The typical recent nuclear construction project in the United States and Europe, according to Stewart, has run 2.5 times over budget and has taken 2.5 times longer to complete than initially proposed. Thus, “the future of the nuclear industry really relies on well-executed, well-thought-through, highly constructible, highly modularizable structures.”
Conventional large plants, he noted, average about 60 meters in height and 45 meters in span, making them “incredibly difficult to construct, very difficult to modularize.” Boston Atomics’ goal is to is to “take the traditional HTGR structure that is a vertical vessel and a vertical steam generator, and . . . integrate them in a single structure, a single vessel, and we orient the whole system horizontally. We call this the horizontal, integrated HTGR [known as MIGHTR]. Altogether, as a result, our reactor building is likely to be less than 12 meters in height and less than 15 meters in span.” This design work results in substantially increased power density, compared with traditional HTGRs: “We can get three times more power out of the same volume,” Steward said.
Ultra Safe: Kelsey Souza spoke to Ultra Safe’s vision to “provide reliable zero-carbon energy on Earth and beyond that is safer, simpler, and more versatile than today’s technologies,” which leads directly into their mission to “develop, deploy, and vertically integrate nuclear energy solutions, inclusive of hardware, fuel, execution, and operational know-how, that are safe and commercially viable.”
Ultra Safe is “using our nuclear technology for a whole variety of applications,” said Souza, including the company’s “flagship product”— the Micro Modular Reactor. Other projects are primarily space-based applications of thermal propulsion, electric propulsion, fission surface power, and mobile technologies.
Souza also talked about the growth of Ultra Safe, which has expanded substantially since its establishment in 2011. There are currently more than 260 employees worldwide. “We’ve really emphasized building the team and giving the best workforce in the locations that they are.”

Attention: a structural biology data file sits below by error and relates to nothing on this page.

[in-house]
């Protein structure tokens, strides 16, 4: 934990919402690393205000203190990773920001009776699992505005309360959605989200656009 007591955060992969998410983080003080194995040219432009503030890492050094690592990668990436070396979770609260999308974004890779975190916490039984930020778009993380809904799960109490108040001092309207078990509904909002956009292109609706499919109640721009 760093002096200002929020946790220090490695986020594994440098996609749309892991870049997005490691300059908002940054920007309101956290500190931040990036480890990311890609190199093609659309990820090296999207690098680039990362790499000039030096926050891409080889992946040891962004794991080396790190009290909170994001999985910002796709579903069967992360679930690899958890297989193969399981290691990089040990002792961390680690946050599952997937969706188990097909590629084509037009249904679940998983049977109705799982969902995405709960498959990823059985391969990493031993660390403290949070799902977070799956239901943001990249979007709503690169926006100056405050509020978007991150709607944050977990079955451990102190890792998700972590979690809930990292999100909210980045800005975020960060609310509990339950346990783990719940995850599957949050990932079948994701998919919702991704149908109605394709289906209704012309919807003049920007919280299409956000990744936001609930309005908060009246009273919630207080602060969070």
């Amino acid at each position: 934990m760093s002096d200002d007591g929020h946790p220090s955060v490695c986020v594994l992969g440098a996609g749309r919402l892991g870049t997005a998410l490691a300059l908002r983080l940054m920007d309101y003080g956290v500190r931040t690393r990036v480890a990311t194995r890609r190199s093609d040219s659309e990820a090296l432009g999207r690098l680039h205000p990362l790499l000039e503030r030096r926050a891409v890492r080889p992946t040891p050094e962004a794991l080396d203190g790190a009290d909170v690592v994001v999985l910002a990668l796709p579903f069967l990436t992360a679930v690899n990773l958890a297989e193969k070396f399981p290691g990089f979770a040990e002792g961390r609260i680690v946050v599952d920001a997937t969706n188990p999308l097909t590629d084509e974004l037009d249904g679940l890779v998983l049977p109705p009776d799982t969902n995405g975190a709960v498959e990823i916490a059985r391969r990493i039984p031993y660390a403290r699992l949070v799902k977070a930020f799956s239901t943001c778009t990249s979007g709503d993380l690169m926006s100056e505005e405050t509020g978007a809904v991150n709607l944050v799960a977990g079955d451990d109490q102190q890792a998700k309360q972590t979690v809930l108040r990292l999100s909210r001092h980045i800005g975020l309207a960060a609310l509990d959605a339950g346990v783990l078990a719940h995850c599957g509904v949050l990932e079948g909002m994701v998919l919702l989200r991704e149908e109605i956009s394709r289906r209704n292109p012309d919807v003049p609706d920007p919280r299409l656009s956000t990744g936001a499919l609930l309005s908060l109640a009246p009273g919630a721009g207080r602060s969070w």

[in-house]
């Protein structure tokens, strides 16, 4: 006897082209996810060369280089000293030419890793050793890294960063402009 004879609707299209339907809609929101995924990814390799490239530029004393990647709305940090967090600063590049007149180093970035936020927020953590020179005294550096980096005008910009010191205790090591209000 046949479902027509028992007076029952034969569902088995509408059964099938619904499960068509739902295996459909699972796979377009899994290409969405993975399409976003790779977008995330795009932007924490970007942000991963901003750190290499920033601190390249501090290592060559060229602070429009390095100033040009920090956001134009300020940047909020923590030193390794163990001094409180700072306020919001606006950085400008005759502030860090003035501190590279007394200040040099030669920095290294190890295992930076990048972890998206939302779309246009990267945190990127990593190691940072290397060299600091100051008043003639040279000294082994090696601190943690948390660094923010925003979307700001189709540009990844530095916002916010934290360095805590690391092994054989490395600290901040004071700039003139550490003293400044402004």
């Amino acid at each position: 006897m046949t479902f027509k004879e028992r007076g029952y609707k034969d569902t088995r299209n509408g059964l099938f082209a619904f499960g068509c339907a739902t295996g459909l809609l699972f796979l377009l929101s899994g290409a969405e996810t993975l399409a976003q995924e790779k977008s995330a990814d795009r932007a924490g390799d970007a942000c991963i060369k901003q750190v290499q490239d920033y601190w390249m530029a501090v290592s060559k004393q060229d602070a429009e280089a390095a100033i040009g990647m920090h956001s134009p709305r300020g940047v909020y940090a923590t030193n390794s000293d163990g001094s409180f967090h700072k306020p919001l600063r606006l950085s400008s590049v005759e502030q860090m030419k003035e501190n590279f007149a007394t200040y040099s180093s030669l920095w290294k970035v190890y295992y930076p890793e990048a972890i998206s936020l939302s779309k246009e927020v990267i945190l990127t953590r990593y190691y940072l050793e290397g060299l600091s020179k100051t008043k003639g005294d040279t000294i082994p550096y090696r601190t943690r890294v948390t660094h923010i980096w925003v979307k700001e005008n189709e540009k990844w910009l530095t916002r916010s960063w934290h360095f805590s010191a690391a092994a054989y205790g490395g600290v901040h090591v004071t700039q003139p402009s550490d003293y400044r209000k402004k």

Zeno Power: Tyler Bernstein said that at Zeno Power, “we are commercializing radioisotope power systems for use in space, on the ground, and undersea. We started Zeno at Vanderbilt University in 2018, really focused on this issue of access to energy in austere places.” Zeno is currently growing its team in Washington, D.C., and Seattle, and is “quickly moving forward to not just demonstrate our technology in the laboratory but truly deliver it to customers, both government and commercially, in the very near future.”
Bernstein hoped that people interested in entrepreneurship would be inspired by the story of his company’s founding. What began as a conversation between friends about the reliance of the aviation industry on oil and possibilities for decarbonizing the aviation and transportation sectors led to a meeting with a professor, who happened to be a former deputy assistant secretary in the Department of Energy. The professor connected Bernstein and his friend (Jonathan Segal, Zeno’s chief operations officer) to Jake Matthews, a graduate student who was interested in radioisotope power systems for aircraft. “We all got together and really started to look into a deep dive of this technology that’s been used to power flagship NASA missions, that’s been used for remote sensors in the Arctic. [We realized that] there could be much broader applicability, potentially in aviation, but more broadly in places where energy is difficult.” The team received funding from the National Science Foundation for customer discovery. That process led them to fully grasp the many opportunities stemming from their radioisotope power idea.
“Companies can come from a lot of places,” he said. “You don’t necessarily need a Ph.D. You don’t need experience in the field. It certainly helps. But we started as two nonnuclear engineers that were curious and looking at problems, and we got to the point today where we’re a company.”